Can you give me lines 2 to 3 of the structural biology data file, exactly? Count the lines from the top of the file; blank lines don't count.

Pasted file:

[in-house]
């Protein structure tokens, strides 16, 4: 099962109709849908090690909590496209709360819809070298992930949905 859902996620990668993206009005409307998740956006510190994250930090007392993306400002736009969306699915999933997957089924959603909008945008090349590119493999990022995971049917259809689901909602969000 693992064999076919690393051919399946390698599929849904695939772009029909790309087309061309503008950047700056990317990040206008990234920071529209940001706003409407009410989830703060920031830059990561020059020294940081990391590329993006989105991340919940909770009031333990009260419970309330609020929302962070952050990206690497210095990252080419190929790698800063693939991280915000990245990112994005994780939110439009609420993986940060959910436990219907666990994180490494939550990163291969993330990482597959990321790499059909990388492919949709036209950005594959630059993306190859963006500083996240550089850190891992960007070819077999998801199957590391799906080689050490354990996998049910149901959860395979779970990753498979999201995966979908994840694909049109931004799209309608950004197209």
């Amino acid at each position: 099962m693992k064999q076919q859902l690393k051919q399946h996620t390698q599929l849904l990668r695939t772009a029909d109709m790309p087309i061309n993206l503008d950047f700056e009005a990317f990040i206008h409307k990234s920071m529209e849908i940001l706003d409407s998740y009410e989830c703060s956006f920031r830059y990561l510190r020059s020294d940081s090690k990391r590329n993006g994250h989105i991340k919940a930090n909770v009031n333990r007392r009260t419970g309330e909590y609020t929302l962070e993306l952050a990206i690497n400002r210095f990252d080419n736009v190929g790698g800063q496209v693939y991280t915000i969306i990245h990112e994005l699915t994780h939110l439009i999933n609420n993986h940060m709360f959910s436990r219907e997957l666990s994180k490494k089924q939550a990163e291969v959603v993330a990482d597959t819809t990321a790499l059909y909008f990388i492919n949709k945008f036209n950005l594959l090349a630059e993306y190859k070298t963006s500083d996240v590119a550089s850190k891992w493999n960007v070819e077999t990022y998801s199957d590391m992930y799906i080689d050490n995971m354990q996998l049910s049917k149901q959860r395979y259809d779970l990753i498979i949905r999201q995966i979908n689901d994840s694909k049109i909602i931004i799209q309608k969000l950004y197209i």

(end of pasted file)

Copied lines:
């Protein structure tokens, strides 16, 4: 099962109709849908090690909590496209709360819809070298992930949905 859902996620990668993206009005409307998740956006510190994250930090007392993306400002736009969306699915999933997957089924959603909008945008090349590119493999990022995971049917259809689901909602969000 693992064999076919690393051919399946390698599929849904695939772009029909790309087309061309503008950047700056990317990040206008990234920071529209940001706003409407009410989830703060920031830059990561020059020294940081990391590329993006989105991340919940909770009031333990009260419970309330609020929302962070952050990206690497210095990252080419190929790698800063693939991280915000990245990112994005994780939110439009609420993986940060959910436990219907666990994180490494939550990163291969993330990482597959990321790499059909990388492919949709036209950005594959630059993306190859963006500083996240550089850190891992960007070819077999998801199957590391799906080689050490354990996998049910149901959860395979779970990753498979999201995966979908994840694909049109931004799209309608950004197209």
């Amino acid at each position: 099962m693992k064999q076919q859902l690393k051919q399946h996620t390698q599929l849904l990668r695939t772009a029909d109709m790309p087309i061309n993206l503008d950047f700056e009005a990317f990040i206008h409307k990234s920071m529209e849908i940001l706003d409407s998740y009410e989830c703060s956006f920031r830059y990561l510190r020059s020294d940081s090690k990391r590329n993006g994250h989105i991340k919940a930090n909770v009031n333990r007392r009260t419970g309330e909590y609020t929302l962070e993306l952050a990206i690497n400002r210095f990252d080419n736009v190929g790698g800063q496209v693939y991280t915000i969306i990245h990112e994005l699915t994780h939110l439009i999933n609420n993986h940060m709360f959910s436990r219907e997957l666990s994180k490494k089924q939550a990163e291969v959603v993330a990482d597959t819809t990321a790499l059909y909008f990388i492919n949709k945008f036209n950005l594959l090349a630059e993306y190859k070298t963006s500083d996240v590119a550089s850190k891992w493999n960007v070819e077999t990022y998801s199957d590391m992930y799906i080689d050490n995971m354990q996998l049910s049917k149901q959860r395979y259809d779970l990753i498979i949905r999201q995966i979908n689901d994840s694909k049109i909602i931004i799209q309608k969000l950004y197209i």